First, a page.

Will Birth Control Hurt Your Chances of Getting Pregnant Later?
Women under 30 years old are incredibly fertileótheir ability to get pregnant is at its peak. In the U.S., about three in four sexually active women under 30 are using some type of birth control. But many of them ask me, does using birth control now hurt my chances of getting pregnant in the future? Sigh of relief: it does not.
All reversible birth control methods will help prevent pregnancy while youíre using them, but none have long-lasting effects on your ability to get pregnant when you stop. Thatís why women who use the Pill but accidentally forget to take it for a few days can get pregnant that month.
Letís look, for example, at how long it takes for women to get pregnant when they quit the Pill compared to when they quit non-hormonal fertility awareness methods (FAM, sometimes called natural family planning).†A big study of over 2,000 women who quit the Pill after using it for an average of seven years found that 21% were pregnant in one month and 79% were pregnant in a year. Women who stopped using FAM had very similar rates of pregnancy, with 20-25% pregnant in one month and 80% pregnant in a year. In other words, women who quit the Pill get pregnant just as fast as other women, even if theyíve used the Pill for years.
Women who quit the patch, ring, or IUD get pregnant at similar rates. Contrary to popular myth,†modern IUDs do not hurt your future fertility. For some women who stop using the implant or the shot (Depo-Provera), it can take a few extra months to start normal menstrual cycles again. There may be a delay of up to two months after stopping the implant and up to six months after stopping the shot, but this varies from person to person, and most women get pregnant soon after stopping these methods.
Okay, so birth control doesnít hurt a womanís chances of having a baby in the future. But there is something that does: untreated sexually transmitted infections (STIs). By the age of 25, one in two young people having sex will get an STI.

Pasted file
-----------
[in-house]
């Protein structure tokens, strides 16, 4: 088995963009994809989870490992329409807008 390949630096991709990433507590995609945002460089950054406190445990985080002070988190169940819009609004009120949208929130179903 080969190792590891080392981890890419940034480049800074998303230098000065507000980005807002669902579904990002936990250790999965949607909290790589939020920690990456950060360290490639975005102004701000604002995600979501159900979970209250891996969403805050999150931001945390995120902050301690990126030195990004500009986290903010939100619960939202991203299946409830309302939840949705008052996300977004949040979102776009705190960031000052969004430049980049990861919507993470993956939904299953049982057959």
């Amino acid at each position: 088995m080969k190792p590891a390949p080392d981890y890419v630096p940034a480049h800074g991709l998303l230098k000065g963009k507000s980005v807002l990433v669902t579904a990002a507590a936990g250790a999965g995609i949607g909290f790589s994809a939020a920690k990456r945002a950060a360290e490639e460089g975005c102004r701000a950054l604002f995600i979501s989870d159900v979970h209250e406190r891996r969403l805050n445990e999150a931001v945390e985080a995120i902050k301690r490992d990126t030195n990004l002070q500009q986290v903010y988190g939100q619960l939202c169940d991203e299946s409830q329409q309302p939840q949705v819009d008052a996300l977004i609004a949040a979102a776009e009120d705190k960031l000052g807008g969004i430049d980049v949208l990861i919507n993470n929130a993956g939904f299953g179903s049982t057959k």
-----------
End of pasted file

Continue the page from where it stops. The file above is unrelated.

One of the most common STIs is a†bacterial infection called Chlamydia. Itís transmitted by sexual contact, and can be prevented by using condoms. Itís easy to treat with antibiotics, but itís sneaky: three in four women with Chlamydia donít know they have it because they have no symptoms. Half of men with Chlamydia have no symptoms either. The longer a woman has an untreated STI like Chlamydia or Gonorrhea, the higher the chance that it will cause scarring in the tubes that connect her ovaries and uterus. That scarring makes it difficult for an egg to travel the right direction, and hurts her chances of getting pregnant in the future.
If you had sex with a new partner and didnít use a condom, you can still protect yourself by getting tested. Luckily, getting tested for Chlamydia or Gonorrhea is easy and painless: you just pee in a cup. Getting treated just means taking some pills for a week. If you test positive, you can tell a partner he or she should get tested and treated using an†anonymous e-card. And for future hookups, you can learn more about†talking to a new partner about using condoms.
If youíve never been tested,†check out GYTóGet Yourself Tested, Get Yourself Talking. Lots of health centers around the country offer free or reduced cost testing.†Find a place to get tested and keep infertility from sticking to you!
Originally published on bedsider.org